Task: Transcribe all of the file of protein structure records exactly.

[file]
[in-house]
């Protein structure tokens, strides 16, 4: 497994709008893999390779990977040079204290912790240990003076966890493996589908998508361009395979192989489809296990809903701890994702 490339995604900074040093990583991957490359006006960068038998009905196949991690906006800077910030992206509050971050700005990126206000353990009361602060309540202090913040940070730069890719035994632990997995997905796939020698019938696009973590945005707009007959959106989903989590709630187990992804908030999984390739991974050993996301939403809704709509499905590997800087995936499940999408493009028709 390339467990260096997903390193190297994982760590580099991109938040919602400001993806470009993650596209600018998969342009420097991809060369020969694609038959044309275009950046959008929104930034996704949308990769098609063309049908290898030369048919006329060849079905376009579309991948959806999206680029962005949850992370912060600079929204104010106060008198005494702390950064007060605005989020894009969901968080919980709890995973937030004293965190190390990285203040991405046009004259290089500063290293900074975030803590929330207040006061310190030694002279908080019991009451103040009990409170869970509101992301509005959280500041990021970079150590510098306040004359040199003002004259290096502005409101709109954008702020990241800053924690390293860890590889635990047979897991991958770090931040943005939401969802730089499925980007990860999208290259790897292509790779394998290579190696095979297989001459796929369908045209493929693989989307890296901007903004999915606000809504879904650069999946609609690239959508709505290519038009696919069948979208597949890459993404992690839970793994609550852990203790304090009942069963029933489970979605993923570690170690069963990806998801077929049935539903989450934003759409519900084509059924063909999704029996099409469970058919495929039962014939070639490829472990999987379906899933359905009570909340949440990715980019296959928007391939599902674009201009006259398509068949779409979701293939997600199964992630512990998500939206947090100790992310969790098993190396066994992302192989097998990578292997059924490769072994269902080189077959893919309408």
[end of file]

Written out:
[in-house]
């Protein structure tokens, strides 16, 4: 497994709008893999390779990977040079204290912790240990003076966890493996589908998508361009395979192989489809296990809903701890994702 490339995604900074040093990583991957490359006006960068038998009905196949991690906006800077910030992206509050971050700005990126206000353990009361602060309540202090913040940070730069890719035994632990997995997905796939020698019938696009973590945005707009007959959106989903989590709630187990992804908030999984390739991974050993996301939403809704709509499905590997800087995936499940999408493009028709 390339467990260096997903390193190297994982760590580099991109938040919602400001993806470009993650596209600018998969342009420097991809060369020969694609038959044309275009950046959008929104930034996704949308990769098609063309049908290898030369048919006329060849079905376009579309991948959806999206680029962005949850992370912060600079929204104010106060008198005494702390950064007060605005989020894009969901968080919980709890995973937030004293965190190390990285203040991405046009004259290089500063290293900074975030803590929330207040006061310190030694002279908080019991009451103040009990409170869970509101992301509005959280500041990021970079150590510098306040004359040199003002004259290096502005409101709109954008702020990241800053924690390293860890590889635990047979897991991958770090931040943005939401969802730089499925980007990860999208290259790897292509790779394998290579190696095979297989001459796929369908045209493929693989989307890296901007903004999915606000809504879904650069999946609609690239959508709505290519038009696919069948979208597949890459993404992690839970793994609550852990203790304090009942069963029933489970979605993923570690170690069963990806998801077929049935539903989450934003759409519900084509059924063909999704029996099409469970058919495929039962014939070639490829472990999987379906899933359905009570909340949440990715980019296959928007391939599902674009201009006259398509068949779409979701293939997600199964992630512990998500939206947090100790992310969790098993190396066994992302192989097998990578292997059924490769072994269902080189077959893919309408």